Environmental legislation designed to encourage Oregon industries to reduce their greenhouse gas emissions is heading to the floor of the Capitol in the upcoming session.
The bill, known as the Clean Energy Jobs Bill, is a “cap-and-trade” system to combat emissions. In short, the state would distribute greenhouse gas allowances to Oregon businesses. Businesses that succeed in lowering their emissions can then sell their excess allowances to other companies or back to the state, generating revenue. As the cap on greenhouse gases declines, there will be fewer allowances in the market, which, if it goes according to the plan, encourages companies to further reduce their emissions.
The revenue generated by this new allowance marketplace may be used to further invest in clean energy and job training programs throughout the state. Oregon Representative Julie Fahey, a bill co-sponsor who represents West Eugene and Junction City, stressed the need for these investments.
“We need to start transitioning our economy away from polluting energy and toward the green energy economy,” Rep. Fahey said. “Training workers, investing in clean energy like solar, all of these things will be good for our economy and the environment.”
Investment in clean energy job training could benefit programs like Lane Community College’s Institute for Sustainable Practices, which offers degree programs such as Water Conservation and Energy Management. The ISP is also responsible for implementing the college’s sustainability goals, including being completely carbon neutral by 2050.
Roger Ebbage, Director of the Water and Energy Program at Lane, expressed enthusiasm for the bill’s potential passage.
“Lane can benefit greatly from this clean energy bill,” Ebbage said. “Cap-and-trade investment encourages efficiency, which is what we do here at the Institute for Sustainable Practices.”
Versions of the bill have been in the works for several years, according to Rep. Fahey. However, President Trump’s recent withdrawal from the Paris Climate Accords presents a new leadership opportunity for Oregon on the national stage.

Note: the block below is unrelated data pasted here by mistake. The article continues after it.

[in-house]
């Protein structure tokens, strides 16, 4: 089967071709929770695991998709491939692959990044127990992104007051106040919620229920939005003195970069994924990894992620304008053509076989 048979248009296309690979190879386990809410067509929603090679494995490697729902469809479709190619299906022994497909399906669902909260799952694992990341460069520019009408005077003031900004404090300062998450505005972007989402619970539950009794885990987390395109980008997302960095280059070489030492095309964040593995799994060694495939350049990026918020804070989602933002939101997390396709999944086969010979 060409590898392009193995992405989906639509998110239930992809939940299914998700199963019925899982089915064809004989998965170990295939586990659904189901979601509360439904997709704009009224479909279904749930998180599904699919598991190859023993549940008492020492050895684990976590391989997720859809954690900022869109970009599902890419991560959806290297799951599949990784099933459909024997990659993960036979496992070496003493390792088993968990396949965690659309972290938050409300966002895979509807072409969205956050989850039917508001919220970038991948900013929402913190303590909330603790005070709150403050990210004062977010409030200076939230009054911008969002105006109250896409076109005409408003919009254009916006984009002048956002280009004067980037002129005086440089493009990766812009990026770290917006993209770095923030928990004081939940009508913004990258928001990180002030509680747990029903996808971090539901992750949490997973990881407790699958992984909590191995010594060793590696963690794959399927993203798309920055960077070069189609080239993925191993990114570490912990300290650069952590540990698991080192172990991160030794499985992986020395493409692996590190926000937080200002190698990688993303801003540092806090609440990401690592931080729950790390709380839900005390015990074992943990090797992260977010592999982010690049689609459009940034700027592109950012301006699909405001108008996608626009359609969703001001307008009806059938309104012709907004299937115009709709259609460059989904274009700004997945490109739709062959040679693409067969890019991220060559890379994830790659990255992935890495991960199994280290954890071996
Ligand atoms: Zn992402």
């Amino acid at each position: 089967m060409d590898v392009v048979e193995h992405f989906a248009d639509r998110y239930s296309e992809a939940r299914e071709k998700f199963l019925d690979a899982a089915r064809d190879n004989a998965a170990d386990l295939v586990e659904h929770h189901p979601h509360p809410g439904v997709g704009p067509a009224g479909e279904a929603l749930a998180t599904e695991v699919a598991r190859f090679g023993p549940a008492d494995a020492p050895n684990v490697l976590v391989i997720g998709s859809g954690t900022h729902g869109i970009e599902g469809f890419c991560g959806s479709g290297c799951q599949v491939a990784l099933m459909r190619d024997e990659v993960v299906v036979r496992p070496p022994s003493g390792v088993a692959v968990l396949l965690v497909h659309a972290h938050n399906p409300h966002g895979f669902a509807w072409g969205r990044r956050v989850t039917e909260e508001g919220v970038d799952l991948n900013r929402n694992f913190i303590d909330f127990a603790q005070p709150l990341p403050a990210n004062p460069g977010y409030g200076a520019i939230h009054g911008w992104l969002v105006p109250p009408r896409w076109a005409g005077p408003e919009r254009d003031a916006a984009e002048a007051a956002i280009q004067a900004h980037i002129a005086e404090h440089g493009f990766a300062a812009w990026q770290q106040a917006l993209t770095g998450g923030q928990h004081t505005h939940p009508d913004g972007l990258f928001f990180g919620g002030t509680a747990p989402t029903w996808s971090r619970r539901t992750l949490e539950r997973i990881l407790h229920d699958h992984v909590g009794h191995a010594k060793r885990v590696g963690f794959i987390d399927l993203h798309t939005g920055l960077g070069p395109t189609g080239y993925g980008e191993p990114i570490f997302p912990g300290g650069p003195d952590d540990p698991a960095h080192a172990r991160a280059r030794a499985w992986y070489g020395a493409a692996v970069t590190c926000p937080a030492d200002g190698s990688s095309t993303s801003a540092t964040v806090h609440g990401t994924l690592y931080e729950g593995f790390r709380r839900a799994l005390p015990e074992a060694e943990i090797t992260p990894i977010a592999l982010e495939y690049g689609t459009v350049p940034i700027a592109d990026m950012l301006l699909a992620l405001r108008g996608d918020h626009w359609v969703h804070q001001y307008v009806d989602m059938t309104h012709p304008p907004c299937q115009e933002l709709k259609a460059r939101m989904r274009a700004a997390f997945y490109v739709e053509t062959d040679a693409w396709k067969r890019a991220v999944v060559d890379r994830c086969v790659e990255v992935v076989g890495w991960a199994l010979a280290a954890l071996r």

“It’s more important now, more than ever, that Oregon do our part and somehow lead the way,” Rep. Fahey said. “We want to join on to the momentum of what’s already been happening, and add our voice to the fact that we need to transition to a clean energy economy.”
Oregon’s cap-and-trade bill is modeled after similar legislation that took effect in California in 2012. Since then, California has seen a 4 percent drop in greenhouse gas emissions, according to the U.S. Energy Information Agency. If this bill is passed, Oregon businesses have the option to link with California’s pollution allowance marketplace as well as markets in Quebec and Ontario, Canada, further increasing revenue. Similar legislation may be unveiled in Washington state later this year.
Despite the economic potential of the bill, there are concerns that rural and disadvantaged communities would be hit hardest. A study conducted by the Oregon Department of Environmental Quality found that the bill could cause the price of energy to rise one to three percent and gas prices could jump as much as 16 cents. The study conceded that rural and low-income Oregonians – who already spend more of their income on transportation – would be more significantly affected.
Furthermore, the Oregon legislature is preparing for a hectic, issue-packed 35-day short session. At a legislative preview conference with the Associated Press, Senate Majority Leader Ginny Burdick expressed doubts about getting the bill passed.
“My personal opinion is we will most likely not be able to get over the finish line in 35 days, but we need to continue working on it,” Sen. Burdick said.
Despite the wariness of Senate leadership, both Rep. Fahey and Lee Beyer, who represents Springfield in the Oregon Senate, remain optimistic about the bill’s chances of passing.
“This is our best shot to get the ball down the field and do something about climate change,” Sen. Beyer said, “and I think it’s going to make it through the session.”
The 2018 legislative session began Feb. 5. In addition to the Clean Energy Jobs Bill, the legislators will be debating bills regarding the opioid epidemic, the public pension system, campaign finance regulation and the state budget shortfall.